We have investigated the effects of distraction using an immersive VR environment on experimentally induced ongoing pain sensitivity and secondary hyperalgesia. Using the capsaicin model of ongoing afferent drive in healthy volunteers, we show an attenuation of ongoing pain ratings and electrically evoked secondary hyperalgesia during exposure to an immersive, polar VR environment. Interestingly, we found that the magnitude of CPM measured at baseline was related to the VR-induced analgesic effect over secondary hyperalgesia but not the changes in pain ratings. These findings suggest that exposure to an immersive polar VR environment can be used to alter sensitised pain states and that CPM may be able to predict the efficacy of VR therapy in the treatment of chronic pain associated with hyperalgesia.
It has previously been speculated that VR stimulation may provide a new approach for pain management during chronic pain conditions by distracting attention away from the ongoing pain.23,39 Our study provides new evidence that VR stimulation can reduce capsaicin-induced ongoing pain perception. We also show novel mechanistic insight, which supports the use of VR in patients with altered nociceptive processing and central sensitisation by showing that exposure to an immersive VR environment can increase pain thresholds in an area of spinally mediated enhanced pain sensitivity (ie, secondary hyperalgesia).
In the current study, we used a passive VR design that created the impression of an immersive arctic scene during capsaicin-induced pain, which is often described as “burning.” This is in line with a previous study which demonstrated, using an immersive cold environment, that it is possible to reduce the perception of acute heat pain in healthy volunteers.15 It is therefore possible that the counteracting nature of cold VR environments has the ability to reduce the perception of an ongoing heat or burning pain. In this study, we found that immersion within a virtual polar world could produce robust analgesic effects in the absence of any interactive elements, which could make this approach favourable for use in patients with upper-limb mobility issues. However, it has been previously suggested that the magnitude of VR-induced analgesia is influenced by the addition of an interactive element18,41 as well as the quality of the visual display through the VR headset.17 The majority of studies using acute pain or pain tolerance paradigms have adopted interactive designs with a view to optimise the shift in attention away from the pain and into the virtual world.5,10,12,13,15,16,33 It is therefore possible that the analgesic effects seen in this study could be further enhanced if an interactive element is used within the VR design.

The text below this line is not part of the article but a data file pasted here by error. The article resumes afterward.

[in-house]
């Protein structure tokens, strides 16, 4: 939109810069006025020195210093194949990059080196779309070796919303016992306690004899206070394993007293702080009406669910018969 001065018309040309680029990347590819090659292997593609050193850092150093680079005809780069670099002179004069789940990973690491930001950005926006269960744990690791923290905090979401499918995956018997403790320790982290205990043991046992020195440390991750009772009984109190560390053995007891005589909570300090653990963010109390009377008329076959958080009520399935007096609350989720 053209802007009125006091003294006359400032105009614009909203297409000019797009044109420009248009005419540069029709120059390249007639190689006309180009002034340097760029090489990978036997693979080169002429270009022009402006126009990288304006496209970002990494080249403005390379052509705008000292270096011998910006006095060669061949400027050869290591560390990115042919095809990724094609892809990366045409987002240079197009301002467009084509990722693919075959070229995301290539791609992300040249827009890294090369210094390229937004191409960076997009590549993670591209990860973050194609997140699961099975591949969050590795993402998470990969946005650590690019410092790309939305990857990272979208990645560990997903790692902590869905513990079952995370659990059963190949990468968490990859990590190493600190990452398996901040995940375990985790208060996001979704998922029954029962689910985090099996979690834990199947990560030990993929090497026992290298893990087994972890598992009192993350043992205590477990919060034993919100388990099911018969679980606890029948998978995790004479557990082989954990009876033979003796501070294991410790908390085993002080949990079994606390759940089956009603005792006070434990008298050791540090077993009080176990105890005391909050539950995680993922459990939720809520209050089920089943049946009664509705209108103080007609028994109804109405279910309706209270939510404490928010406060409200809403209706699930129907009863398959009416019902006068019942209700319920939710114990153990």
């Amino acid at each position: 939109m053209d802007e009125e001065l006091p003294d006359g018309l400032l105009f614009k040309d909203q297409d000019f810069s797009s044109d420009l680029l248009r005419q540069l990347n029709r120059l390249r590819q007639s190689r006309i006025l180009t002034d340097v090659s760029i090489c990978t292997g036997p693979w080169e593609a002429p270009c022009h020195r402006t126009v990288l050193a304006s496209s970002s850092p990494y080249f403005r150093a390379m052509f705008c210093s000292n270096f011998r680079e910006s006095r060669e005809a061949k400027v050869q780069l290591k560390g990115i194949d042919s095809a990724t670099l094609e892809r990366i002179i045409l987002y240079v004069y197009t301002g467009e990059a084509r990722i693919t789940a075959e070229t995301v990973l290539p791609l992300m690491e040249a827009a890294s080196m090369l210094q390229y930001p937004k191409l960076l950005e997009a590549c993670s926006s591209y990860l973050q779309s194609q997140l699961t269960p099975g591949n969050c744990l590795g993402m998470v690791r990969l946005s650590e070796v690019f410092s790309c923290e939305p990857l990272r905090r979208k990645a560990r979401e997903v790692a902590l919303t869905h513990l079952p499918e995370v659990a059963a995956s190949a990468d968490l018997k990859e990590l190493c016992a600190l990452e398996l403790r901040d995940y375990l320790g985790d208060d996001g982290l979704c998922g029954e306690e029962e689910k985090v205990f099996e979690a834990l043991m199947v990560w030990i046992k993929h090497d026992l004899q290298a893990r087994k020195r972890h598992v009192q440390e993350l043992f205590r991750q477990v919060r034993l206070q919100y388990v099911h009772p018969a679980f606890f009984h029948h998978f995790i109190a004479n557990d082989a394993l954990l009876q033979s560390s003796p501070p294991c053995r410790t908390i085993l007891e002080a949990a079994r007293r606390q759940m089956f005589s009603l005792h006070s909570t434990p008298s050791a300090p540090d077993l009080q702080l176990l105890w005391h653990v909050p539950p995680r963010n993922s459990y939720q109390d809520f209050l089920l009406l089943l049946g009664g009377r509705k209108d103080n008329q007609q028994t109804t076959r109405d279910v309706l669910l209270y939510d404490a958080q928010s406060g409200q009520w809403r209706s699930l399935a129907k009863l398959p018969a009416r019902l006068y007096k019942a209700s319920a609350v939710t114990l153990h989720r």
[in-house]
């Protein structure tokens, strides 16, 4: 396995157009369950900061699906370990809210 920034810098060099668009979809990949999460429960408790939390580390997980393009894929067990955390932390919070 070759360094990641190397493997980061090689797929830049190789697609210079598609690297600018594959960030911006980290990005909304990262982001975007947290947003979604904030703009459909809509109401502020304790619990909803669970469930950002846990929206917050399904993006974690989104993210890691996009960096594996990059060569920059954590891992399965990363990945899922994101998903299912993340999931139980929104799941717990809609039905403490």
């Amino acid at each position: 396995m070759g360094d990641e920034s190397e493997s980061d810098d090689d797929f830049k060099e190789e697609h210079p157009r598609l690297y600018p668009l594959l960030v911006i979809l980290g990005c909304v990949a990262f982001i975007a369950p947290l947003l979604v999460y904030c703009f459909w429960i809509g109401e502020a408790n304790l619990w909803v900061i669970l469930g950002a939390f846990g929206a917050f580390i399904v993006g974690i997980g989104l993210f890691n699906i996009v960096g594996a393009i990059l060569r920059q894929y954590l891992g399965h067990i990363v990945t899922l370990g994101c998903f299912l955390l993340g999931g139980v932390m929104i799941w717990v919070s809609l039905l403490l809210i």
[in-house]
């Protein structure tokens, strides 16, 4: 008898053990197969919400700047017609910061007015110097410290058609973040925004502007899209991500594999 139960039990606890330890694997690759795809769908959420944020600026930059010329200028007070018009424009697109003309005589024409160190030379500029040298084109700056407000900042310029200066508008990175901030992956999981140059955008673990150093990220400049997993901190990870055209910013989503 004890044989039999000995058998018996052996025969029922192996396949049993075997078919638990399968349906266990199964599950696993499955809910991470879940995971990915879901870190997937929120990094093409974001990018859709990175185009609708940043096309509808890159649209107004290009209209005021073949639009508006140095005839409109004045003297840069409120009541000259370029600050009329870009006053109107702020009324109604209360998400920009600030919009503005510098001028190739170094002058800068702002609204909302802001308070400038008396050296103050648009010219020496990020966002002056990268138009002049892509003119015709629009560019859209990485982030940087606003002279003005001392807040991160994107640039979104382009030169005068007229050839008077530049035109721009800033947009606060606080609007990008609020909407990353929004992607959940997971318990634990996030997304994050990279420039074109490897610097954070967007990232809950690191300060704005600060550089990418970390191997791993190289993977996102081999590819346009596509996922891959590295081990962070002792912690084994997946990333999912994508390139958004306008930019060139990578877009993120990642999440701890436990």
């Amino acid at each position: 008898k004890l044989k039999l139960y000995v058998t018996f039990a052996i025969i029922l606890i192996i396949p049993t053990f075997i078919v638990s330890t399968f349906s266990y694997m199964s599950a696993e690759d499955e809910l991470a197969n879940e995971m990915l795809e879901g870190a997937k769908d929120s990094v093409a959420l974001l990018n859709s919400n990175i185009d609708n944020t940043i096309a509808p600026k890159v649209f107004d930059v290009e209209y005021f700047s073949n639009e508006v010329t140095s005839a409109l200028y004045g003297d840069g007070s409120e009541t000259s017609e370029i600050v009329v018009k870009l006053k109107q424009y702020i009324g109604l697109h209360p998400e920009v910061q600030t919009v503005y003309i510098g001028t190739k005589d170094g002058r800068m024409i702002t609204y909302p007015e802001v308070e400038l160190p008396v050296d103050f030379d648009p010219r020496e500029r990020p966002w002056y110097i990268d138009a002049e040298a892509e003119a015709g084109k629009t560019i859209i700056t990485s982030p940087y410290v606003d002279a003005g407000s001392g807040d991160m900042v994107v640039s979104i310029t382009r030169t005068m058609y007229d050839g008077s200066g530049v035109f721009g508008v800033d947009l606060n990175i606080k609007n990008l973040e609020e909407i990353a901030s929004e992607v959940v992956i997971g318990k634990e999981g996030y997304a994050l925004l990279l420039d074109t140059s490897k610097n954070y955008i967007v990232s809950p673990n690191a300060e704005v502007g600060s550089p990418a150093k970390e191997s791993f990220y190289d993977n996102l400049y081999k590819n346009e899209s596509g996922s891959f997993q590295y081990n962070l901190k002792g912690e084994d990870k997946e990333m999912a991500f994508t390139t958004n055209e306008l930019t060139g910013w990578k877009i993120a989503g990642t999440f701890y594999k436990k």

Previous research in chronic pain patients has focused on using VR involving the active navigation through fantasy landscapes and has been shown to reduce pain ratings in groups of patients with different aetiologies.21,22 Despite showing clinically relevant reductions in pain ratings, applying a single VR design to a mixed group of patients did not show any pain relief at all in 10% of those recruited.22 This could be attributed to a misalignment with the type of pain experienced by individual patients and the choice of VR environment. It is possible that specific VR environments could be more effective if aligned with the types of pain experienced, such as the use of a “snow world” in burns patients.11 In line with this, a case study demonstrated clinically relevant pain relief using an interactive cold environment in a treatment-resistant radiculopathy patient.35 Future randomised controlled trials comparing the efficacy of different types of VR design in well-defined populations of chronic pain patients may therefore lead to more targeted use of VR therapy based on the types of pain experienced.
We also show that during exposure to an immersive VR environment, it is also possible to reduce capsaicin-induced secondary hyperalgesia by measuring changes in electrically evoked pain thresholds. Previous research has shown that VR can be used to modulate acute pain thresholds in the absence of capsaicin-induced central sensitisation.9 To the best of our knowledge, our study is the first to show an analgesic effect over spinally mediated sensitised pain thresholds during exposure to a passive VR environment. Interestingly, we found no correlation between the VR-induced changes in ongoing pain perception and the VR-induced changes secondary hyperalgesia. This could either be explained through the different outcome measures obtained (ie, pain scores vs pain thresholds) or that VR can exert analgesic effects on pain perception and secondary hyperalgesia through 2 separate mechanisms.